By learning how water is collected by living organisms, including rice leaves and pitcher plants, scientists at The University of Texas at Dallas created and tested a combination of materials that can do the same thing, but faster.
The shells of certain desert-dwelling beetles can trap and direct water droplets, as can textures on rice leaves and pitcher plants. With that natural blueprint, researchers at UT Dallas, in collaboration with Penn State University, engineered a surface and infused it with a liquid lubricant that is hydrophilic — it attracts water. They were able to “capture” water droplets from fog and air vapor, and rapidly direct them into reservoirs via lubricated microgrooves.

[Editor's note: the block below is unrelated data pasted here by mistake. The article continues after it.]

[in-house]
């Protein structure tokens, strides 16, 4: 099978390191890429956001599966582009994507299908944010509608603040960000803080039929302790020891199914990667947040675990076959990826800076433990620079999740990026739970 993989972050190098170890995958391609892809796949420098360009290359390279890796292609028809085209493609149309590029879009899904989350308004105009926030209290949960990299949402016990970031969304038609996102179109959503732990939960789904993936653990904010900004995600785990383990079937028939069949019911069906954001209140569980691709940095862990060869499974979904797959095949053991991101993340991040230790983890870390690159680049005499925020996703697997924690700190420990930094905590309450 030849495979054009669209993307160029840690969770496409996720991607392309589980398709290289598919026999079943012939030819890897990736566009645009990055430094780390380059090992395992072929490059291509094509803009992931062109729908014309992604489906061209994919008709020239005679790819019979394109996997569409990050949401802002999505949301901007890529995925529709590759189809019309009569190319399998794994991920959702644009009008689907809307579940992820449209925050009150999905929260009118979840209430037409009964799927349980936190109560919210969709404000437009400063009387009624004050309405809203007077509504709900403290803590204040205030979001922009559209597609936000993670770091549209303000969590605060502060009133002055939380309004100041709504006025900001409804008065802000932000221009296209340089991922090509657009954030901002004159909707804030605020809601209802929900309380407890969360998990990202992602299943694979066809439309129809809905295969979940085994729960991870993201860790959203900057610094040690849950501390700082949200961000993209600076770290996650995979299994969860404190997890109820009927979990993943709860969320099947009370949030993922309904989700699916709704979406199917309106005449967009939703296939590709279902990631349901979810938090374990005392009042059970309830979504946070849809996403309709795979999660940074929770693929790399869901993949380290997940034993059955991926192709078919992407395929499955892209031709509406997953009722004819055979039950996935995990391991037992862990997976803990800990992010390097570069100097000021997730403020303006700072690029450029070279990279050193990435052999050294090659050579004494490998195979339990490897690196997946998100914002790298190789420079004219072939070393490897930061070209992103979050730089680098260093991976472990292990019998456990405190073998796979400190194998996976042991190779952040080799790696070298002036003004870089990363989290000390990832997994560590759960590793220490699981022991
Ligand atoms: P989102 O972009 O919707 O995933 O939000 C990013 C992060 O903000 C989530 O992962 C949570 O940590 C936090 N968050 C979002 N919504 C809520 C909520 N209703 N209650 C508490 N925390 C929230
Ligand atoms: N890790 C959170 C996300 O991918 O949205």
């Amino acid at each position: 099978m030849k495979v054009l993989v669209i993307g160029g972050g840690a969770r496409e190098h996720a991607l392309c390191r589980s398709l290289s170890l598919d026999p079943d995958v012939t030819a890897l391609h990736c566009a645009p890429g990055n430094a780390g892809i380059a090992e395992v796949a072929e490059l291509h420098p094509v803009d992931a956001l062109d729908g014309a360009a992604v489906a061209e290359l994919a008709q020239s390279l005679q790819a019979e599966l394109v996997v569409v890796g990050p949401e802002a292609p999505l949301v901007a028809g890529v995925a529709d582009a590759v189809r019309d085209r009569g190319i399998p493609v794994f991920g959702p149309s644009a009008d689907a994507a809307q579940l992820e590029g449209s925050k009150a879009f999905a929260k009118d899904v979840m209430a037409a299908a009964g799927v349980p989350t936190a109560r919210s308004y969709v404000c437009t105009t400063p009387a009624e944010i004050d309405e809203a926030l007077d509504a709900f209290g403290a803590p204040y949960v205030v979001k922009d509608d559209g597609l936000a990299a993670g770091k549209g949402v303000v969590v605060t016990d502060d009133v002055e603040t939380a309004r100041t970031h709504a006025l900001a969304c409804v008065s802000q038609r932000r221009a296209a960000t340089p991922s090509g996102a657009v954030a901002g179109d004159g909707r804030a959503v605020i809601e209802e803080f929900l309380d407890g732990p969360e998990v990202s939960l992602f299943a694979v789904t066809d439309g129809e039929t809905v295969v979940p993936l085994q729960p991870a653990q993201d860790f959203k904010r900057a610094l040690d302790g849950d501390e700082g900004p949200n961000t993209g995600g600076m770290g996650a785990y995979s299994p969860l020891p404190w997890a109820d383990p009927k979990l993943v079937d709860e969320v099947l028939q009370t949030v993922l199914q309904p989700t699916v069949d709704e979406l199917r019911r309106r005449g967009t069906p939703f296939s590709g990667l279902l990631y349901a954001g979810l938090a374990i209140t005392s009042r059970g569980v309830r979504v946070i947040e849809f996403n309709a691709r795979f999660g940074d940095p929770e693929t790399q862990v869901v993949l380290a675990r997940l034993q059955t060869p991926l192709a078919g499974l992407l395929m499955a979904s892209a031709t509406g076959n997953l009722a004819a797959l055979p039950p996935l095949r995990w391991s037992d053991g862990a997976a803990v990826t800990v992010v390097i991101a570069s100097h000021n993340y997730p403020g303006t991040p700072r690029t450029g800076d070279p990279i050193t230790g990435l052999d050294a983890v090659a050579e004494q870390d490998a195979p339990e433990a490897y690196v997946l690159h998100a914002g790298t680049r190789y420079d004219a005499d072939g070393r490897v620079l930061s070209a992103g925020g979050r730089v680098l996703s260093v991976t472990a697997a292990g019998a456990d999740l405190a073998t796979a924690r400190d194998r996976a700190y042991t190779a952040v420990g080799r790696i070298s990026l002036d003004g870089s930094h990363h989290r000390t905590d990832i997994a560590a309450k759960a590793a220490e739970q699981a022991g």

Their findings appear online March 30 in the journal Science Advances.